I'm thinking of self publishing. Now what all the blogs tell me I have to do is hire a professional editor, who will see any plot / character holes, other story problems etc. (For the moment, I'm not talking about copy editors).

Problem is the good editors can charge hundreds of dollars, something I can ill afford.

I have been looking at online critique groups like Critters, Critique Circle, Scribophile, and from what I can tell, the reviewers do a good job of finding problems in your work.

So do I still need to pay someone hundreds of dollars, when I can outsource (crowdsource?) the process?

  • Welcome to the site! Please consider registering, to give you access to more features. Commented May 1, 2012 at 17:16
  • If you could manage to get those people here, that would be helpful, as we'd like this site to grow. ;) Commented May 2, 2012 at 17:23
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    This just went up discussing choosing an editor - might be helpful to you: Vetting an Independant Editor. Her opening paragraphs are directly relevant to you; the rest is just interesting.
    – Standback
    Commented May 4, 2012 at 15:23

2 Answers 2


You can certainly get pretty far by using an online critique group. There are two problems you'll find with such a service:

  1. It's hard to get people who can commit to reading a whole book.
  2. The quality of reviews and feedback that you get can vary a lot, and many reviewers won't tell you anything very useful.

When you hire a professional editor, problem #1 is taken care of with the promise of cold, hard cash. Problem #2 still exists, however, as the quality even of "professional" editors varies quite a bit, and you have to exercise diligence and good judgement to decide whether or not a given editor is actually worth your money.

If you're trying to self-publish, you can probably get good enough by relying on online critique groups and some trusted writer friends. However, if you really want to take your writing to the top level you'll probably benefit from finding a qualified, professional editor.

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    Nice answer! The only thing I'd add is that, when you hire a pro, we'll be living in your book for the week or three it'll take us to edit your MS. On top of our judgment, you're getting our focus and consistent editing style. That said, if you can't afford a pro, reading group critiques and crowdsourced proofreading are certainly better than nothing, so go for it! Commented May 1, 2012 at 17:10

Critique groups are great for getting typical reader reactions, and for spotting major flaws. That's certainly immensely helpful for improving your book!

But a critique group is much shakier when it comes to figuring out how to fix things. When a reader tells you "I read [Scene X], and had [Reaction Y]", that's an extremely reliable report; he's giving you a factual account of his own experience. But when he tells you "...but I would have reacted differently if you had made [Edit Z]", that's speculation. You will get good writing advice, suggestions, and speculations in workshop feedback, but you will also get bad advice, amateurish suggestions, and unfounded speculations. You'll have to navigate all that, and if the expertise of the particular group of critiquers is not so great - then you won't get much good out of them.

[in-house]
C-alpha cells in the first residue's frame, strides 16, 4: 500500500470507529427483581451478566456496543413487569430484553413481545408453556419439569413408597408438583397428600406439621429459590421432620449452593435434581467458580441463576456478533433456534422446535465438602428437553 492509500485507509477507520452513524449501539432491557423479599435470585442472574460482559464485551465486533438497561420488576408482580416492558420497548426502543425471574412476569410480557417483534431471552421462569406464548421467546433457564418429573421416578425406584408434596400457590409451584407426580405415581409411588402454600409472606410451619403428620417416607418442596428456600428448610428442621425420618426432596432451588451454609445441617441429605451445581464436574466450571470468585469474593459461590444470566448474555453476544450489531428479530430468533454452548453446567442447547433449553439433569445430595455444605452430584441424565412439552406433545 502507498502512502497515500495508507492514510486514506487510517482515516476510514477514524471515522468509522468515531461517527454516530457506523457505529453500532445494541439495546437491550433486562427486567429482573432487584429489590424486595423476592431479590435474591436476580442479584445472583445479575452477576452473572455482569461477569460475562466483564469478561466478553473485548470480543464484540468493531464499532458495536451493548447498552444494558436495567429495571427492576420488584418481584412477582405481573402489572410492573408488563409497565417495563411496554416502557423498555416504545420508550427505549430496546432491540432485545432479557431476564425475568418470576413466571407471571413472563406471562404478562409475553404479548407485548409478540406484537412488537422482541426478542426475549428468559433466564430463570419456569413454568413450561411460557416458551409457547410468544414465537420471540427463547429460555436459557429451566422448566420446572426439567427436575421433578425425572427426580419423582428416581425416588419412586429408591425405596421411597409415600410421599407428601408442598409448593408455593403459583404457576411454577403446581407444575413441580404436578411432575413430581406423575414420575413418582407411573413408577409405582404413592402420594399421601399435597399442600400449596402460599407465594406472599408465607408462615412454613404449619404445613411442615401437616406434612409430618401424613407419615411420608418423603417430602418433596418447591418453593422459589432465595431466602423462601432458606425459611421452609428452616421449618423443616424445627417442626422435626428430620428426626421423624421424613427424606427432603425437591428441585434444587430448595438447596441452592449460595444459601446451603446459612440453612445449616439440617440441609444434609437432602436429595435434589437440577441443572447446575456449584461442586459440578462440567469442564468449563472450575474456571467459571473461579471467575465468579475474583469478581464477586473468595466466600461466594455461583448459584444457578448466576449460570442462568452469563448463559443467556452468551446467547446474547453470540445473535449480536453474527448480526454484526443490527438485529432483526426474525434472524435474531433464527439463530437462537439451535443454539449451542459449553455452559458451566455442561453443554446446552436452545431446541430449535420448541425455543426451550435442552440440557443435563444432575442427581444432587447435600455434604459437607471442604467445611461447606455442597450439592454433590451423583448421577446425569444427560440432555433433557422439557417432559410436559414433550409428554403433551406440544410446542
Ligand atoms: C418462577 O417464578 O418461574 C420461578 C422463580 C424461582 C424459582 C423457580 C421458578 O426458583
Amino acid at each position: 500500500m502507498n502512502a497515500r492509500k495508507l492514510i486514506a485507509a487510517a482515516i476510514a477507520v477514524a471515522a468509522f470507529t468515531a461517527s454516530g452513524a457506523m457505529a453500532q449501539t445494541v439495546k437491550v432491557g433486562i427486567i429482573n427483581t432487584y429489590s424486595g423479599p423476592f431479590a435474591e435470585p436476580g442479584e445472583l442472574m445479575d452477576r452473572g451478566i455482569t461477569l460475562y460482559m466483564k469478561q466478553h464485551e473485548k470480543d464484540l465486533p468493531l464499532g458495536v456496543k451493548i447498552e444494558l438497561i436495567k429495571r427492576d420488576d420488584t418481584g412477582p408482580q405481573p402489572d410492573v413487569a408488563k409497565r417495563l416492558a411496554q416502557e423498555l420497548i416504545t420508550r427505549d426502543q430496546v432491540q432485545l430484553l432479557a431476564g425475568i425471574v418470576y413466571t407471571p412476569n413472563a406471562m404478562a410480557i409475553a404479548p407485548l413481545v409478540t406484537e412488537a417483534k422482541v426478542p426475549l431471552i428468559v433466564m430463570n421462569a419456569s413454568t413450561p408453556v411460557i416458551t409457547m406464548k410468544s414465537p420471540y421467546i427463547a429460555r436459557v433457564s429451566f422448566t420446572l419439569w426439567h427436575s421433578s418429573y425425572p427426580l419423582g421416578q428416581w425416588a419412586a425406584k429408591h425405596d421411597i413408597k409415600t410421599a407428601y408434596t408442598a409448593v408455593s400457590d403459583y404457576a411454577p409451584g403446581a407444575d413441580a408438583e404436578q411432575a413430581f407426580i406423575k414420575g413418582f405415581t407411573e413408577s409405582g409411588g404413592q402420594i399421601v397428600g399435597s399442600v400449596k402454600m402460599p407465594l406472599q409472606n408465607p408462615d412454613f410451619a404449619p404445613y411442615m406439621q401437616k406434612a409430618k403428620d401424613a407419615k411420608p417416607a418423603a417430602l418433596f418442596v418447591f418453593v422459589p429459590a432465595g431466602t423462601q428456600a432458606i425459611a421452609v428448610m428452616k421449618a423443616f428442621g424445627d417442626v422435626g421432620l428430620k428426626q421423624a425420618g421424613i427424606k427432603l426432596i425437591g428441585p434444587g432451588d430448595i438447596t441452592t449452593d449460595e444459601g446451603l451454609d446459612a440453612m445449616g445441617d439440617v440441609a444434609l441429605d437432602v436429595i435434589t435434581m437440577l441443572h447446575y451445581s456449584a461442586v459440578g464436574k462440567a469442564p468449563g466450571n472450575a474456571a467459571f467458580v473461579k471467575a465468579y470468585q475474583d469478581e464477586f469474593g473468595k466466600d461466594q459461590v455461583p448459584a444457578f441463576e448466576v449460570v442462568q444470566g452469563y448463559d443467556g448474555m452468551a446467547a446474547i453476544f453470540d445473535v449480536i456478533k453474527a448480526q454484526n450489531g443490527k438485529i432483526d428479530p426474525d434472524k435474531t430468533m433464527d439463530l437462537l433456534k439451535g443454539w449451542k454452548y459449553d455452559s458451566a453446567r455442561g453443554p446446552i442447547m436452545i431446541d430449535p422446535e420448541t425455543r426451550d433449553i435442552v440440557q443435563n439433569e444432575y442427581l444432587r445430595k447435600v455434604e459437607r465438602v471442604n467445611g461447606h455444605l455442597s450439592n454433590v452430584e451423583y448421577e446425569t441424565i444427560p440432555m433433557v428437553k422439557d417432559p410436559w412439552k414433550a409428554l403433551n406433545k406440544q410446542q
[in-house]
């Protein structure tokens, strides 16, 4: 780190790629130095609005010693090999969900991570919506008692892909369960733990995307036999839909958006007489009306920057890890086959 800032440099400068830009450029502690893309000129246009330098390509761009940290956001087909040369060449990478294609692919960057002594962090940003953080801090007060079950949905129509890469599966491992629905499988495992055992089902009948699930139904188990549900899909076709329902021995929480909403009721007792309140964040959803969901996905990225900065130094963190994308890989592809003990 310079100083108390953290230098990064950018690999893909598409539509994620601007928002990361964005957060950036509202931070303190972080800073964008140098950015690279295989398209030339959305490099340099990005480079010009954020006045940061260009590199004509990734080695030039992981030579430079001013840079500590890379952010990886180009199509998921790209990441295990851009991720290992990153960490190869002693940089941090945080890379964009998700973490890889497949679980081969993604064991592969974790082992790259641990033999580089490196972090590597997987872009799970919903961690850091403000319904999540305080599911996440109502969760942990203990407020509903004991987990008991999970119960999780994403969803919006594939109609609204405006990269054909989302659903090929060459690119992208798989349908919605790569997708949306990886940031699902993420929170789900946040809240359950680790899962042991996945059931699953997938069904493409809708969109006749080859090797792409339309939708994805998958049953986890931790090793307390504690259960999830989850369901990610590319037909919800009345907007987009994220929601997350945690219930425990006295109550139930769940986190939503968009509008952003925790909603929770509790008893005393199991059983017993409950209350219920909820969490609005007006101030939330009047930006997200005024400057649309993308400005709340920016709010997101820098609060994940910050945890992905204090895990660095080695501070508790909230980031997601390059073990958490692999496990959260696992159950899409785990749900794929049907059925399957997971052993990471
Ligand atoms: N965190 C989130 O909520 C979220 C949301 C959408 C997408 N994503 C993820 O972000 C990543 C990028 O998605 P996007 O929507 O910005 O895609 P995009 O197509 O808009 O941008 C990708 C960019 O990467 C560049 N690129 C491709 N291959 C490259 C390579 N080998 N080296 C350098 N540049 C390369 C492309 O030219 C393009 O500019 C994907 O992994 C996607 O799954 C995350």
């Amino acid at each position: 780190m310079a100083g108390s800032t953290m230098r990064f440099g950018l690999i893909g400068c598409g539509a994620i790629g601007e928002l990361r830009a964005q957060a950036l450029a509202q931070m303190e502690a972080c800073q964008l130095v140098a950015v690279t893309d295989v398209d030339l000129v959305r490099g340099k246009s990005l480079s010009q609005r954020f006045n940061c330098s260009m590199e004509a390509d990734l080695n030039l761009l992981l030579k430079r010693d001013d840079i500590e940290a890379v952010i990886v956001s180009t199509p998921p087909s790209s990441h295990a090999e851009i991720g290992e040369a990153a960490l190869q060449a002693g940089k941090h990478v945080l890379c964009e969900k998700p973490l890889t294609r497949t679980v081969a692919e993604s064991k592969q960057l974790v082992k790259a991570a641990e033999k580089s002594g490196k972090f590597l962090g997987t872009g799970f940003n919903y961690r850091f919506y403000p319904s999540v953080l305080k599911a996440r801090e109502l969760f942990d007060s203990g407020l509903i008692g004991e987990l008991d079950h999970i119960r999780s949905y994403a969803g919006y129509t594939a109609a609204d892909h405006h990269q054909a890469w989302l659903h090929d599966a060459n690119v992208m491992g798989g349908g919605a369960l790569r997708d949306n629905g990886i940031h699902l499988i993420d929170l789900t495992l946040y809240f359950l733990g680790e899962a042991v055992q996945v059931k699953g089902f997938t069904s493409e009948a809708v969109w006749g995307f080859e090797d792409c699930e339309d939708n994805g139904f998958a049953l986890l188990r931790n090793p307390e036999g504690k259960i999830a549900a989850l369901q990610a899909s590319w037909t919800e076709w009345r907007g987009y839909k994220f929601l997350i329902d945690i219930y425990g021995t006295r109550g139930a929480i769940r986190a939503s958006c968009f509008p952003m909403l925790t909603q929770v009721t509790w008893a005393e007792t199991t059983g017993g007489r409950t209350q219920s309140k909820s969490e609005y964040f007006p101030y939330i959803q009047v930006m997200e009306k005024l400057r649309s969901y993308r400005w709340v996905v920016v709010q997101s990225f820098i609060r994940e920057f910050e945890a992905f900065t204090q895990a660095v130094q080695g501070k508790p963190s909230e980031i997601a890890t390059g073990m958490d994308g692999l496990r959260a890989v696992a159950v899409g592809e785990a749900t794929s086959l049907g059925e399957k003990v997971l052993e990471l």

Bringing me to my next point - an editor is committed to your work. When I'm critiquing or reviewing a story, I don't need to fix it. If I think it's a lousy story, then "Your story is lousy because of X,Y,Z; I think it's fundamentally flawed, go write something else and don't make those same mistakes next time" is perfectly valid feedback for me to give. An editor, on the other hand, can't reject your work once they're committed to it (which is why good editors need at least some measure of care in what ms's they commit to editing).

That's really the fundamental difference: An editor is on board to make your work awesome; a critique group is on board to tell you what they think of it. So if a critique group makes a good case for your work being awesome, then maybe you don't need an editor. If the critique group makes a good case for your work being un-awesome, than you probably do.

(Now, you can try using critique groups as a polling mechanism: write, ask for feedback, then revise and ask for feedback over and over until your work has become awesome. But repeated "revision + amateur feedback" cycles don't necessarily converge into awesomeness - and finding new helpful reviewers over and over can be very difficult.)

Beyond all this, an editor can obviously be expected to be more thorough, to give better suggestions, to be available for numerous revisions, et al. But those, as you suspect, are more issues of "how well is my work edited?" rather than "is my work edited?".

At any rate, you should definitely start with a critique group - because they're an excellent and easy first step, even if you do wind up getting an editor later. See what kind of feedback you get; see how helpful it is and to what extent you feel that your next revision might be "publication-ready". Then you can take it from there.

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